The control store unit CSU 1301 receives micro-instructions from the control store loader CSL 1303 via the control and load unit CLU 1304 and the control store interface adapted CIA 1302. Under normal operating conditions, microprograms are loaded from an external source during system initialization and become a permanent control function of the machine. However the control store unit CSU 1301 has the ability to be reloaded and initialized in a manner that provides for a variety of central processing unit CPU 1306 operational modes. The following modes of operation of the CPU are available under control of the CSU 1301; (a) native mode; (b) emulation mode (non-native mode); (c) concurrent native and emulation modes; (d) diagnostic mode. This capability is possible because the micro-instructions resident in the CSU are the source of micro-operations used to control the operation of all other CPU functional units such as the emulation unit 1316, the arithmetic logic unit ALU 1317, the instruction fetch unit IFU 1318, the address control unit ACU 1319 and the data management unit DMU 1321. Also shown within the central processing unit CPU 1306 are general registers 1307, base registers 1308, scientific registers 1309, T-registers 1310, status registers 1311, instruction counter IC 1312, and hardware control mask register 1313 a further description of which may be found in the above-mentioned copending patent application.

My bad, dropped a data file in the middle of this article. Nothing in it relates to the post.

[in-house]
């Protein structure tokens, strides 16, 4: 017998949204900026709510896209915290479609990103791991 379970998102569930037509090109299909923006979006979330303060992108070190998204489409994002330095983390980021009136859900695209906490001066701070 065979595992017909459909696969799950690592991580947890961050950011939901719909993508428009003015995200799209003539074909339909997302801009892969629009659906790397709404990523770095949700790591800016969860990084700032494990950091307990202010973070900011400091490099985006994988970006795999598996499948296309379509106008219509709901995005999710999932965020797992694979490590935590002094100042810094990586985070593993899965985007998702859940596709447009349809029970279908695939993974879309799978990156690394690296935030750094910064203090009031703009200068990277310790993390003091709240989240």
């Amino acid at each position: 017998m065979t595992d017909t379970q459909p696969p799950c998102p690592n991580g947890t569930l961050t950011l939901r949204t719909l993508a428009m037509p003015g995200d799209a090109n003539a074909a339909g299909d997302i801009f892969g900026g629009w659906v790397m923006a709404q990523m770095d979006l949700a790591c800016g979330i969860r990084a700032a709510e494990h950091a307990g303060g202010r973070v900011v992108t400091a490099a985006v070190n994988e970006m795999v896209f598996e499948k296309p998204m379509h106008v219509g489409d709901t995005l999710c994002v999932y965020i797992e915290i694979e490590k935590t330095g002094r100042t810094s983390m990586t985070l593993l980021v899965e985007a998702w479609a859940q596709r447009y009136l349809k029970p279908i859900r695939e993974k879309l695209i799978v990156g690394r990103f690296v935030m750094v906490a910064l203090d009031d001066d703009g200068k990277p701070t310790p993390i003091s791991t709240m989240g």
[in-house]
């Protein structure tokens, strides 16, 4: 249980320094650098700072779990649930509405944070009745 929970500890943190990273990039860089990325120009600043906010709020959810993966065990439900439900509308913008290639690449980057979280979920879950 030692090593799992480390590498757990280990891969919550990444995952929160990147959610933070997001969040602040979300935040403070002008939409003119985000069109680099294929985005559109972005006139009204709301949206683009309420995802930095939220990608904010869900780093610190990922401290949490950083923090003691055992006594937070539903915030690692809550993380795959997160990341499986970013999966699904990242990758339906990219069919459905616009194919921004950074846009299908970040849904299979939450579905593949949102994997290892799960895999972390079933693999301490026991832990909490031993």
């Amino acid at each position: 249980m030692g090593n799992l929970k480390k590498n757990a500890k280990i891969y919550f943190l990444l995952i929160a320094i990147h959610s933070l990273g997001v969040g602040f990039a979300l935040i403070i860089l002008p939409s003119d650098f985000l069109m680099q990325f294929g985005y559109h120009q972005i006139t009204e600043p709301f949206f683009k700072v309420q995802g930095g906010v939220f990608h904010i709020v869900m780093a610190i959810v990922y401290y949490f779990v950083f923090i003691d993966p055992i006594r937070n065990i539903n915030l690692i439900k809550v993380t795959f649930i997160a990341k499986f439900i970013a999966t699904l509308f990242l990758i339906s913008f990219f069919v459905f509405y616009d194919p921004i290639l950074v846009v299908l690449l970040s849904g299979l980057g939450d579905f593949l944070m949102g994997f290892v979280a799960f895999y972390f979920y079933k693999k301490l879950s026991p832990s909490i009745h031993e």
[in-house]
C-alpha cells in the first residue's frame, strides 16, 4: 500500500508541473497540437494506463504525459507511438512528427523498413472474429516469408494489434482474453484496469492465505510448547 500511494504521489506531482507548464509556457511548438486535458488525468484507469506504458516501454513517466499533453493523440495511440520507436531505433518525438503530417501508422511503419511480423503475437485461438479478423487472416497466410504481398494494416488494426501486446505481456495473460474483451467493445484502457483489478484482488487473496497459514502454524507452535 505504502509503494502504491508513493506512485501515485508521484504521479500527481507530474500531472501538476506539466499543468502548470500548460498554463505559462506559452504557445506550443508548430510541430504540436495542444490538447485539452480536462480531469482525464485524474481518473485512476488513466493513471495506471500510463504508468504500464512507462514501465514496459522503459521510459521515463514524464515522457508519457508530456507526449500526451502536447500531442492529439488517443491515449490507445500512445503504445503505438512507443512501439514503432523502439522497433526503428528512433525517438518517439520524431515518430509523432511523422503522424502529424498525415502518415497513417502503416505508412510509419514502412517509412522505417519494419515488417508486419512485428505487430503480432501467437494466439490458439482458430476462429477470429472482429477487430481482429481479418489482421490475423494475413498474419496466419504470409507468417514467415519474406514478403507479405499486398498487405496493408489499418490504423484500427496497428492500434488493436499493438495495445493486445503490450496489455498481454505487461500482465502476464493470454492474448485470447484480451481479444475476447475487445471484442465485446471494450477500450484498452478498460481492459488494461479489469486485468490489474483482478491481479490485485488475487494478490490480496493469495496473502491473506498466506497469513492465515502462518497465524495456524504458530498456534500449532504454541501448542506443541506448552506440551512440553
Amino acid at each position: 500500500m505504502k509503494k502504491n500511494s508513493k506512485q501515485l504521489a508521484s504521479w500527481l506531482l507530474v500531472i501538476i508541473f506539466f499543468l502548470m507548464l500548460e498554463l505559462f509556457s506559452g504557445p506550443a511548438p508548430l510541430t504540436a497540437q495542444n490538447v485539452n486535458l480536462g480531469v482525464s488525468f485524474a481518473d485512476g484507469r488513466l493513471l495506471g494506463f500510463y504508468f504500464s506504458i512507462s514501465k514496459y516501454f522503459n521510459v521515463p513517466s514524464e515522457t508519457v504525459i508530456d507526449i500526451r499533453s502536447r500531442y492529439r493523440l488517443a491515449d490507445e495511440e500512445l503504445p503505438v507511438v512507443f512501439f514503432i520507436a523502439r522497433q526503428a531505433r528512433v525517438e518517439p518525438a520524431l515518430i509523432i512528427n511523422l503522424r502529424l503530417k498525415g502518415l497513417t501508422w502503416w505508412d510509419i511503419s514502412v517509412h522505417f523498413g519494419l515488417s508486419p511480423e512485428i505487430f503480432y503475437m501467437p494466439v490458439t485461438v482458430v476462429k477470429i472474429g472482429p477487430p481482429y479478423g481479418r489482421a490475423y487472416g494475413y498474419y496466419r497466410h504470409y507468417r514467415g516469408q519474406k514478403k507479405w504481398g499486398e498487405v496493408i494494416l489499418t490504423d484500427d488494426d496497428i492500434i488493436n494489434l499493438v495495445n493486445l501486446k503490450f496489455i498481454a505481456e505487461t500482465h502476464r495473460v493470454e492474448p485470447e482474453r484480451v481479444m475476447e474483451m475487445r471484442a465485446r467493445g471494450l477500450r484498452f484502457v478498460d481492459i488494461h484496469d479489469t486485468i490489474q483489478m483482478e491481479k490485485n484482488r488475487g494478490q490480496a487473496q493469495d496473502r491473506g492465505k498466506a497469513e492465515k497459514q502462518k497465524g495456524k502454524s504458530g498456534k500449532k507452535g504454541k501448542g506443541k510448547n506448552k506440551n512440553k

Typically the control store unit CSU 1301 is a 9K bipolar integrated circuit programmable read-only memory (PROM) mixed with read/write random access store (RAM). It has a typical 150 nanosecond read cycle and a 450 nanosecond write cycle. Each location of control store stores one 84-bit micro-instruction word, and each micro-instruction word controls one CPU cycle. As each location of the control store of the control store unit CSU 1301 is read, its contents are decoded by micro-operation decoders which provide microoperation control signals each of which causes a specific operation within the CPU to take place.